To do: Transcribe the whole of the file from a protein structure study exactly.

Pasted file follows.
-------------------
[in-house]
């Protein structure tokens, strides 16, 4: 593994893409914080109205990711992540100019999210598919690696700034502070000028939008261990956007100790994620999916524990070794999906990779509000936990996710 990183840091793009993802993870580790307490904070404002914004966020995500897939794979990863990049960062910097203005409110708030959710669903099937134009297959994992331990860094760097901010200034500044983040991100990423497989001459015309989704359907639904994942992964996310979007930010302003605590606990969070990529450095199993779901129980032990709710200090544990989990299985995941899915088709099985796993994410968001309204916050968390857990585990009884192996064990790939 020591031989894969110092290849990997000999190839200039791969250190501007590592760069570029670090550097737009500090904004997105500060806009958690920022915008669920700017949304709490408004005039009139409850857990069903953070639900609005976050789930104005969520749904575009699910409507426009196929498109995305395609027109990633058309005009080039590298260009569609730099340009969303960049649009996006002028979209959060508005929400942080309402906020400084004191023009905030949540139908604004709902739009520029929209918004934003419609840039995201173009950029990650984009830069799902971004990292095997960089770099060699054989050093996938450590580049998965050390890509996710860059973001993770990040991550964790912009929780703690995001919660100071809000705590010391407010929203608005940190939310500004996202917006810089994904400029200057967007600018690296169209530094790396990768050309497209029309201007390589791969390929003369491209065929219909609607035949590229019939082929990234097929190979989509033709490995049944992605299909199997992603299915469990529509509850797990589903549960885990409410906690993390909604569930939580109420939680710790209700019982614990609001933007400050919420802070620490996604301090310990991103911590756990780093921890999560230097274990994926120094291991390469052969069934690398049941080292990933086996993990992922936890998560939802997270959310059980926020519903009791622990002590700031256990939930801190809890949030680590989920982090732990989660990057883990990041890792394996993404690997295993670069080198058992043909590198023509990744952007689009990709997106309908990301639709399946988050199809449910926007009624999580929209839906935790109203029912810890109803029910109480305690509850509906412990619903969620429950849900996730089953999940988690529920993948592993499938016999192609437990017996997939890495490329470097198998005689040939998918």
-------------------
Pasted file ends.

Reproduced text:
[in-house]
């Protein structure tokens, strides 16, 4: 593994893409914080109205990711992540100019999210598919690696700034502070000028939008261990956007100790994620999916524990070794999906990779509000936990996710 990183840091793009993802993870580790307490904070404002914004966020995500897939794979990863990049960062910097203005409110708030959710669903099937134009297959994992331990860094760097901010200034500044983040991100990423497989001459015309989704359907639904994942992964996310979007930010302003605590606990969070990529450095199993779901129980032990709710200090544990989990299985995941899915088709099985796993994410968001309204916050968390857990585990009884192996064990790939 020591031989894969110092290849990997000999190839200039791969250190501007590592760069570029670090550097737009500090904004997105500060806009958690920022915008669920700017949304709490408004005039009139409850857990069903953070639900609005976050789930104005969520749904575009699910409507426009196929498109995305395609027109990633058309005009080039590298260009569609730099340009969303960049649009996006002028979209959060508005929400942080309402906020400084004191023009905030949540139908604004709902739009520029929209918004934003419609840039995201173009950029990650984009830069799902971004990292095997960089770099060699054989050093996938450590580049998965050390890509996710860059973001993770990040991550964790912009929780703690995001919660100071809000705590010391407010929203608005940190939310500004996202917006810089994904400029200057967007600018690296169209530094790396990768050309497209029309201007390589791969390929003369491209065929219909609607035949590229019939082929990234097929190979989509033709490995049944992605299909199997992603299915469990529509509850797990589903549960885990409410906690993390909604569930939580109420939680710790209700019982614990609001933007400050919420802070620490996604301090310990991103911590756990780093921890999560230097274990994926120094291991390469052969069934690398049941080292990933086996993990992922936890998560939802997270959310059980926020519903009791622990002590700031256990939930801190809890949030680590989920982090732990989660990057883990990041890792394996993404690997295993670069080198058992043909590198023509990744952007689009990709997106309908990301639709399946988050199809449910926007009624999580929209839906935790109203029912810890109803029910109480305690509850509906412990619903969620429950849900996730089953999940988690529920993948592993499938016999192609437990017996997939890495490329470097198998005689040939998918």